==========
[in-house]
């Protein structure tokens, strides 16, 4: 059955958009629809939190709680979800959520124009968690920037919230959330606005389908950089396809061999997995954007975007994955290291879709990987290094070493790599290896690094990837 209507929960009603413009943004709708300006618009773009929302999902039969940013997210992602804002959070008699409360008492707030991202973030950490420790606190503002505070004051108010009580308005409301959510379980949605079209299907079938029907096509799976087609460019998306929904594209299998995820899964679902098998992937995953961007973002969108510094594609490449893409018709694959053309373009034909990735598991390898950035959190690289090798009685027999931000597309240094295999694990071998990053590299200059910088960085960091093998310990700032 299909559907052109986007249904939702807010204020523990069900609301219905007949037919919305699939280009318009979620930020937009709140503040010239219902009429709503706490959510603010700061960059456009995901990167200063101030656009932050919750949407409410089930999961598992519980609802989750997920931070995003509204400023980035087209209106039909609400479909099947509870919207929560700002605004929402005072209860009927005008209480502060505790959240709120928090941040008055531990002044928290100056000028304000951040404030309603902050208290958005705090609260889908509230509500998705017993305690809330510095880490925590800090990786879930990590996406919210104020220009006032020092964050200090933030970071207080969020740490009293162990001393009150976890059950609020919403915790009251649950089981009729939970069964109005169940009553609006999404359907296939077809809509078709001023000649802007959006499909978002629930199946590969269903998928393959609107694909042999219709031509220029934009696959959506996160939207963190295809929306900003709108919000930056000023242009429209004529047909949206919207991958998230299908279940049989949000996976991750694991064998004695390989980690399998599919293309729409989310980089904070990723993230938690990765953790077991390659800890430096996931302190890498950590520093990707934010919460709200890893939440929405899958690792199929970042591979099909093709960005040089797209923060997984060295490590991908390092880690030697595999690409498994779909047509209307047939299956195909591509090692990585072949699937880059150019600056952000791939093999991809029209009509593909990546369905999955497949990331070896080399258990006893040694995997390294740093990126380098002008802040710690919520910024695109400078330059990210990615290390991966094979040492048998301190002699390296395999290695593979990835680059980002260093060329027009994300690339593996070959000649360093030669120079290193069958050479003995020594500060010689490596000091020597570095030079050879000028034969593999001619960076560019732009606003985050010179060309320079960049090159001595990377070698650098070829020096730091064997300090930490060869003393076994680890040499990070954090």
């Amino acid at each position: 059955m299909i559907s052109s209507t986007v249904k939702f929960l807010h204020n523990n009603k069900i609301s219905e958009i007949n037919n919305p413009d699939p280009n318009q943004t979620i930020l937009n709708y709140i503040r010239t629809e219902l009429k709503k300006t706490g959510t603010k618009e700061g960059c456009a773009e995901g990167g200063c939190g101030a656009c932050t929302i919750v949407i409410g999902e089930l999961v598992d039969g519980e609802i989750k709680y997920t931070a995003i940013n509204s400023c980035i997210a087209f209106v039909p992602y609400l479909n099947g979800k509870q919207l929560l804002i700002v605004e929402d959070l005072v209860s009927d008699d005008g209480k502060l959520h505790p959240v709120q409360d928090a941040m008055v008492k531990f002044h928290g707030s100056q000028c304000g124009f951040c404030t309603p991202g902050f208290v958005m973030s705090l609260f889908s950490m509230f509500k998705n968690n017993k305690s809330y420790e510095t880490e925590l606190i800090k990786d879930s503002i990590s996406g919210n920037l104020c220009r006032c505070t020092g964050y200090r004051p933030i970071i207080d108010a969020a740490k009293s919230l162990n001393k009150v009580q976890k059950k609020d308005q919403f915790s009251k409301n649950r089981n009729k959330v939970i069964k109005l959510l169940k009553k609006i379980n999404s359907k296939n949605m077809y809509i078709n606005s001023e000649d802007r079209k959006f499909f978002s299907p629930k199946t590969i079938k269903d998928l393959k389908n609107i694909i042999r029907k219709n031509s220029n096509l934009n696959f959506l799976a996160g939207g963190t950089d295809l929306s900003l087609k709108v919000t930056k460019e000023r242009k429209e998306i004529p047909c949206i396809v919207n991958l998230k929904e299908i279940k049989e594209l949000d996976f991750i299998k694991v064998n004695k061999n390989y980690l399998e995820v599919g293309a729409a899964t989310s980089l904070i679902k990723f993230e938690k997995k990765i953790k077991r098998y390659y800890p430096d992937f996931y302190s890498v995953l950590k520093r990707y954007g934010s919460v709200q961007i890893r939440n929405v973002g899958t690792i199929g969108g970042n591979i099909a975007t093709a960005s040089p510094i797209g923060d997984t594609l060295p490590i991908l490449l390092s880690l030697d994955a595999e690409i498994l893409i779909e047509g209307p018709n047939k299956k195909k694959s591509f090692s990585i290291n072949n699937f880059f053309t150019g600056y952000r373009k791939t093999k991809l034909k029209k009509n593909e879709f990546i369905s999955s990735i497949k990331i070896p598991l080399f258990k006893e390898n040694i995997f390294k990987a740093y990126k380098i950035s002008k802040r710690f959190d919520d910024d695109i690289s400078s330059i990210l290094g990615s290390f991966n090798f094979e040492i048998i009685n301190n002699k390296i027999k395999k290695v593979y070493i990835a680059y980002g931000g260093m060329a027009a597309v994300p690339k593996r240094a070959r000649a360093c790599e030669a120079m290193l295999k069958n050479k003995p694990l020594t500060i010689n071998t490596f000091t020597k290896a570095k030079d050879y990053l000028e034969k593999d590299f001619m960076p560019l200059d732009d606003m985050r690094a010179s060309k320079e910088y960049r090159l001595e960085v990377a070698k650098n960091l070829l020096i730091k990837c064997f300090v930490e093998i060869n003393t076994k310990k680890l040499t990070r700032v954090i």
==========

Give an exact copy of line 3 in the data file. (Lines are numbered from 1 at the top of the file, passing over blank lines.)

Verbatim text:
């Amino acid at each position: 059955m299909i559907s052109s209507t986007v249904k939702f929960l807010h204020n523990n009603k069900i609301s219905e958009i007949n037919n919305p413009d699939p280009n318009q943004t979620i930020l937009n709708y709140i503040r010239t629809e219902l009429k709503k300006t706490g959510t603010k618009e700061g960059c456009a773009e995901g990167g200063c939190g101030a656009c932050t929302i919750v949407i409410g999902e089930l999961v598992d039969g519980e609802i989750k709680y997920t931070a995003i940013n509204s400023c980035i997210a087209f209106v039909p992602y609400l479909n099947g979800k509870q919207l929560l804002i700002v605004e929402d959070l005072v209860s009927d008699d005008g209480k502060l959520h505790p959240v709120q409360d928090a941040m008055v008492k531990f002044h928290g707030s100056q000028c304000g124009f951040c404030t309603p991202g902050f208290v958005m973030s705090l609260f889908s950490m509230f509500k998705n968690n017993k305690s809330y420790e510095t880490e925590l606190i800090k990786d879930s503002i990590s996406g919210n920037l104020c220009r006032c505070t020092g964050y200090r004051p933030i970071i207080d108010a969020a740490k009293s919230l162990n001393k009150v009580q976890k059950k609020d308005q919403f915790s009251k409301n649950r089981n009729k959330v939970i069964k109005l959510l169940k009553k609006i379980n999404s359907k296939n949605m077809y809509i078709n606005s001023e000649d802007r079209k959006f499909f978002s299907p629930k199946t590969i079938k269903d998928l393959k389908n609107i694909i042999r029907k219709n031509s220029n096509l934009n696959f959506l799976a996160g939207g963190t950089d295809l929306s900003l087609k709108v919000t930056k460019e000023r242009k429209e998306i004529p047909c949206i396809v919207n991958l998230k929904e299908i279940k049989e594209l949000d996976f991750i299998k694991v064998n004695k061999n390989y980690l399998e995820v599919g293309a729409a899964t989310s980089l904070i679902k990723f993230e938690k997995k990765i953790k077991r098998y390659y800890p430096d992937f996931y302190s890498v995953l950590k520093r990707y954007g934010s919460v709200q961007i890893r939440n929405v973002g899958t690792i199929g969108g970042n591979i099909a975007t093709a960005s040089p510094i797209g923060d997984t594609l060295p490590i991908l490449l390092s880690l030697d994955a595999e690409i498994l893409i779909e047509g209307p018709n047939k299956k195909k694959s591509f090692s990585i290291n072949n699937f880059f053309t150019g600056y952000r373009k791939t093999k991809l034909k029209k009509n593909e879709f990546i369905s999955s990735i497949k990331i070896p598991l080399f258990k006893e390898n040694i995997f390294k990987a740093y990126k380098i950035s002008k802040r710690f959190d919520d910024d695109i690289s400078s330059i990210l290094g990615s290390f991966n090798f094979e040492i048998i009685n301190n002699k390296i027999k395999k290695v593979y070493i990835a680059y980002g931000g260093m060329a027009a597309v994300p690339k593996r240094a070959r000649a360093c790599e030669a120079m290193l295999k069958n050479k003995p694990l020594t500060i010689n071998t490596f000091t020597k290896a570095k030079d050879y990053l000028e034969k593999d590299f001619m960076p560019l200059d732009d606003m985050r690094a010179s060309k320079e910088y960049r090159l001595e960085v990377a070698k650098n960091l070829l020096i730091k990837c064997f300090v930490e093998i060869n003393t076994k310990k680890l040499t990070r700032v954090i």